Chicago Shakespeare Theater presents JULIUS CAESAR. The crowd loves a winner. Julius Caesar is their guy. They want to make him a king. His side kick Marc Anthony is all for it. The rest of the Senate? Not so much. They fear JC becoming a dictator and destroying the Republic rule. Cassius, in particular, is ready to incite a rebellion. To ensure the revolution is successful, Cassius knows Brutus is the man to lead it. Brutus reluctantly agrees that Julius Caesar must be stopped...permanently. JULIUS CAESAR starts with a line dance and finishes with a massacre. In between, the tale goes from classic Shakespeare to action-packed war zone.
We know the story. We recognize the betrayal. Even Shakespearean novices know the signature line ‘Et tu, Brute’ means disloyalty. This is the well-known duplicity with a contemporary twist. The play authentically works transported to modern times because of the ageless desire for power. People want to be in charge. And politicians are the worst kind of control freaks. They attack their opponent to win the right to rule. It happened then. It happens now. And William Shakespeare captured it perfectly. He was the original spin doctor of political rhetoric. His strong orations sway the crowd one way and with the next speech, the people fervently bend to the other side. The entire play is riddled with powerful and memorable passages.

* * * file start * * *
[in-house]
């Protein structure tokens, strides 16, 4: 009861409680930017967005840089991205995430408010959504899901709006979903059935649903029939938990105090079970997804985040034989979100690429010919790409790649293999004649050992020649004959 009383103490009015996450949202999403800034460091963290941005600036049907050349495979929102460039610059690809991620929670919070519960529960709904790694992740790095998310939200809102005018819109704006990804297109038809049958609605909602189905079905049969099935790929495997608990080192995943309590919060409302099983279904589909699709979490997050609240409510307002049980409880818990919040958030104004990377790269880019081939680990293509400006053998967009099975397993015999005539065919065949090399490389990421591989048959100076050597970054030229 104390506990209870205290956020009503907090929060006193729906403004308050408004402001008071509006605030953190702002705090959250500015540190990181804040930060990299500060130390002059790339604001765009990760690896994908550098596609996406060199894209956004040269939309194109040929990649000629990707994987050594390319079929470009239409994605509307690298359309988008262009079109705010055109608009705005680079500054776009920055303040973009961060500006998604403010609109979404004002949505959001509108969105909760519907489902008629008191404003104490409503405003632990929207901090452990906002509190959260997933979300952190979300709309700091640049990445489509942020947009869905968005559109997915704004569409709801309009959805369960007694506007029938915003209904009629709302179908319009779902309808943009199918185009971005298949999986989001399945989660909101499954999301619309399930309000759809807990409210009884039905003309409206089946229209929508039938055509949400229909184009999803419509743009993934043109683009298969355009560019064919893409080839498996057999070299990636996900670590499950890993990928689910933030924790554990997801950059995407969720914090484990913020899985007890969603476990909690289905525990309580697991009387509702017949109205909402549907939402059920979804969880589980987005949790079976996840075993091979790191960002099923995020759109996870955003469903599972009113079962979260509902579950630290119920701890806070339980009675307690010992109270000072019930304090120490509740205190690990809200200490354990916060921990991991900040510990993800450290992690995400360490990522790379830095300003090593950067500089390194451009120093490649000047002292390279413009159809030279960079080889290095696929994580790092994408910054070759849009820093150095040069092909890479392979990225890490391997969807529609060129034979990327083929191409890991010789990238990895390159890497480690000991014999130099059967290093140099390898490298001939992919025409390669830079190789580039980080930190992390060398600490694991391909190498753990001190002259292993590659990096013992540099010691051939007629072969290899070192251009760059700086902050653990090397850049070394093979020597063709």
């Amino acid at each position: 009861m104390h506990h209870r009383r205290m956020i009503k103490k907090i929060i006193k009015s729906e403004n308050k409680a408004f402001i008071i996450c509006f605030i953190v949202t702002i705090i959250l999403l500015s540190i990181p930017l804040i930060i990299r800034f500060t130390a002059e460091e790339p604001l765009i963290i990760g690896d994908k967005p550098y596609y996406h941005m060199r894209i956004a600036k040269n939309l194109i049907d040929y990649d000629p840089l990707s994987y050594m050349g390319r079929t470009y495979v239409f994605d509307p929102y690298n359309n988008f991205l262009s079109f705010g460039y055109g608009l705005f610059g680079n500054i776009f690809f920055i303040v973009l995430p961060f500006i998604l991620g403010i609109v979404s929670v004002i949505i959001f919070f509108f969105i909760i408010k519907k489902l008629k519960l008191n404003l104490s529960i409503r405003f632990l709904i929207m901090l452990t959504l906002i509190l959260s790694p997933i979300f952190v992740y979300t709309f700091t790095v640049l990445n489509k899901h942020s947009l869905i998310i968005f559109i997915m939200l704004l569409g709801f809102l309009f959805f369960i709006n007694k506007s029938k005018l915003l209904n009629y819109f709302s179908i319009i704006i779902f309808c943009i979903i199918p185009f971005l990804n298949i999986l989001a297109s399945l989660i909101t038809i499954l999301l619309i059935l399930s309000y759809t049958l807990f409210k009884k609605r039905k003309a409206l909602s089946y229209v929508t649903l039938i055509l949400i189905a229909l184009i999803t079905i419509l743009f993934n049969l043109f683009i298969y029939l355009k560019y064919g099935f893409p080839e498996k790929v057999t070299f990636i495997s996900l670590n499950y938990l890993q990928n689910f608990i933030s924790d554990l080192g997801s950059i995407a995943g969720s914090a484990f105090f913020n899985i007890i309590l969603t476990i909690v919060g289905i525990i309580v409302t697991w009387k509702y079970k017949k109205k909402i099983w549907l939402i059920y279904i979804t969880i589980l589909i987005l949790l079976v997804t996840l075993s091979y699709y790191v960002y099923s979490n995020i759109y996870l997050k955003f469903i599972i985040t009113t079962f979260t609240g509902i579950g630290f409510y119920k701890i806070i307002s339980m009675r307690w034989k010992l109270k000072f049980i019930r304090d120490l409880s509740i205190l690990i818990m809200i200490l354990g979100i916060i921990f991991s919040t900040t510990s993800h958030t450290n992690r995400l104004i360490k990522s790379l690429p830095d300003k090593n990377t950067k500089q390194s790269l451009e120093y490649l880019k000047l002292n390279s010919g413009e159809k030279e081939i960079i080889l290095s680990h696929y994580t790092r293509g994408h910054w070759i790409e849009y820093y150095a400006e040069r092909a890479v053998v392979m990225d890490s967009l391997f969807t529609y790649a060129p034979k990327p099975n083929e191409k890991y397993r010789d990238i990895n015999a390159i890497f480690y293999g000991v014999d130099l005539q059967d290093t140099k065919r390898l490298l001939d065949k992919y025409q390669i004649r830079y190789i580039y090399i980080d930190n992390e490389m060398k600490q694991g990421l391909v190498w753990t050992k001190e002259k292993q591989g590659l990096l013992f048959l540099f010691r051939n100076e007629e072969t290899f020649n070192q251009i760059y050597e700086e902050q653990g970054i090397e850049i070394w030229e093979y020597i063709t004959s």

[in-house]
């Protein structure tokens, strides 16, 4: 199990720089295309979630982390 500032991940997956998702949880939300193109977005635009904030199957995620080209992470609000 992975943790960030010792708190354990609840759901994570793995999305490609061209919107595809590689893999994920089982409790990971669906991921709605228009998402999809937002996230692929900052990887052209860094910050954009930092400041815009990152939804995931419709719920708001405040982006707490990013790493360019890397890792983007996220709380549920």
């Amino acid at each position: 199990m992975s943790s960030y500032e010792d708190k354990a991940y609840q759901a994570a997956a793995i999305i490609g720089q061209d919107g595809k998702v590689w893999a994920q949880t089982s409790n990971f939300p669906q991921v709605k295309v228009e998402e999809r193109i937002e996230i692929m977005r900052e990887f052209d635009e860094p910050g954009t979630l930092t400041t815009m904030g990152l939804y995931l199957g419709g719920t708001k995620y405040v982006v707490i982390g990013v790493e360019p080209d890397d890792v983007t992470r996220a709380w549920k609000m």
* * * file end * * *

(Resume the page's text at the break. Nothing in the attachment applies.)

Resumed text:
Under the imaginative direction of Jonathan Munby, the bard’s words get a slap of reality and then a passionate gut punch. The spectacle starts with a crowd partying over the country’s recent triumphs. Foam fingers, plastic wrapped roses, baseball caps, the mob scene establishes a present-day feel. An over-sized banner with Caesar’s website and the obligatory ‘paid for’ source reinforce the modern vibe. Most of the 2nd Act startles with soldiers rappelling, shooting, slaughtering. It’s a battle to the end as the cast trash the set. Munby has characters spiral out-of-control in true human emotional implosions. The mad men transcend the familiar Shakespearean formality. Jason Kolotouros’ (Cassius) stabbing gets serial killer intense. John Light (Brutus) turns a domestic dispute into a lust-filled attack. Samuel Taylor (Octavius) reacts to a death with an unstoppable desire for blood. These gritty moments effectively blur the lines between good guys and bad guys. Who is really honorable?
The entire cast, especially the haunting McKinley Carter (soothsayer) and hysterical Larry Yando (Casca), make for an unforgettable shoot-em-up showcase. This is not JULIUS CAESAR’s politics like usual. And it’s better than any action thriller because the script is tried and true. JULIUS CAESAR is a classic re-mix for modern audiences.
Running Time: Two hours and thirty minutes includes an intermission
At Chicago Shakespeare Theater on Navy Pier, 800 E. Grand
Written by William Shakespeare
Directed by Jonathan Munby
Thru March 24th
Buy Tickets at www.chicagoshakes.com